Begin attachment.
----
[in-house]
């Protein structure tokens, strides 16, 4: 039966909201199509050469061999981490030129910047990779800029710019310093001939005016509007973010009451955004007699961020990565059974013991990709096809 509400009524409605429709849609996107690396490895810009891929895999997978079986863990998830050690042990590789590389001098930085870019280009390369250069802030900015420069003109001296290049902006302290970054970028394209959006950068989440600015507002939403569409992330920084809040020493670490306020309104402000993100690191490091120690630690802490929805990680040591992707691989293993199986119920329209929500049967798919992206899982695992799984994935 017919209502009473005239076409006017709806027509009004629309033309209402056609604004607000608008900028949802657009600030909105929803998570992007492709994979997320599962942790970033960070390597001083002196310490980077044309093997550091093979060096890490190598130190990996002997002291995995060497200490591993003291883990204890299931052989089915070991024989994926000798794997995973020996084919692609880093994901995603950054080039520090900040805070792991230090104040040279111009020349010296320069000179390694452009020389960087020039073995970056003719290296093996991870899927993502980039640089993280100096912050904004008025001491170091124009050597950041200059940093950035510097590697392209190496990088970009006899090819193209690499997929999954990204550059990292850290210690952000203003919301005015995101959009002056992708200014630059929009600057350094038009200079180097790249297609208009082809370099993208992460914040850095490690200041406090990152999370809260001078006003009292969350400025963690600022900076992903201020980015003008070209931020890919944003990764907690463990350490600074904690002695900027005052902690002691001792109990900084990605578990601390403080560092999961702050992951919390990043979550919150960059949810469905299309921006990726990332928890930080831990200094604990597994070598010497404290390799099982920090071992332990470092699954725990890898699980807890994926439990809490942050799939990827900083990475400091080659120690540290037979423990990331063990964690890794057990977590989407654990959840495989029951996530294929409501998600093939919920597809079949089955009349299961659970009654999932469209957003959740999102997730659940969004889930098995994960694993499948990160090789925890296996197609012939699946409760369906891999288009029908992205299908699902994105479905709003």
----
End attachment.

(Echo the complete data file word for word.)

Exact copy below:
[in-house]
């Protein structure tokens, strides 16, 4: 039966909201199509050469061999981490030129910047990779800029710019310093001939005016509007973010009451955004007699961020990565059974013991990709096809 509400009524409605429709849609996107690396490895810009891929895999997978079986863990998830050690042990590789590389001098930085870019280009390369250069802030900015420069003109001296290049902006302290970054970028394209959006950068989440600015507002939403569409992330920084809040020493670490306020309104402000993100690191490091120690630690802490929805990680040591992707691989293993199986119920329209929500049967798919992206899982695992799984994935 017919209502009473005239076409006017709806027509009004629309033309209402056609604004607000608008900028949802657009600030909105929803998570992007492709994979997320599962942790970033960070390597001083002196310490980077044309093997550091093979060096890490190598130190990996002997002291995995060497200490591993003291883990204890299931052989089915070991024989994926000798794997995973020996084919692609880093994901995603950054080039520090900040805070792991230090104040040279111009020349010296320069000179390694452009020389960087020039073995970056003719290296093996991870899927993502980039640089993280100096912050904004008025001491170091124009050597950041200059940093950035510097590697392209190496990088970009006899090819193209690499997929999954990204550059990292850290210690952000203003919301005015995101959009002056992708200014630059929009600057350094038009200079180097790249297609208009082809370099993208992460914040850095490690200041406090990152999370809260001078006003009292969350400025963690600022900076992903201020980015003008070209931020890919944003990764907690463990350490600074904690002695900027005052902690002691001792109990900084990605578990601390403080560092999961702050992951919390990043979550919150960059949810469905299309921006990726990332928890930080831990200094604990597994070598010497404290390799099982920090071992332990470092699954725990890898699980807890994926439990809490942050799939990827900083990475400091080659120690540290037979423990990331063990964690890794057990977590989407654990959840495989029951996530294929409501998600093939919920597809079949089955009349299961659970009654999932469209957003959740999102997730659940969004889930098995994960694993499948990160090789925890296996197609012939699946409760369906891999288009029908992205299908699902994105479905709003």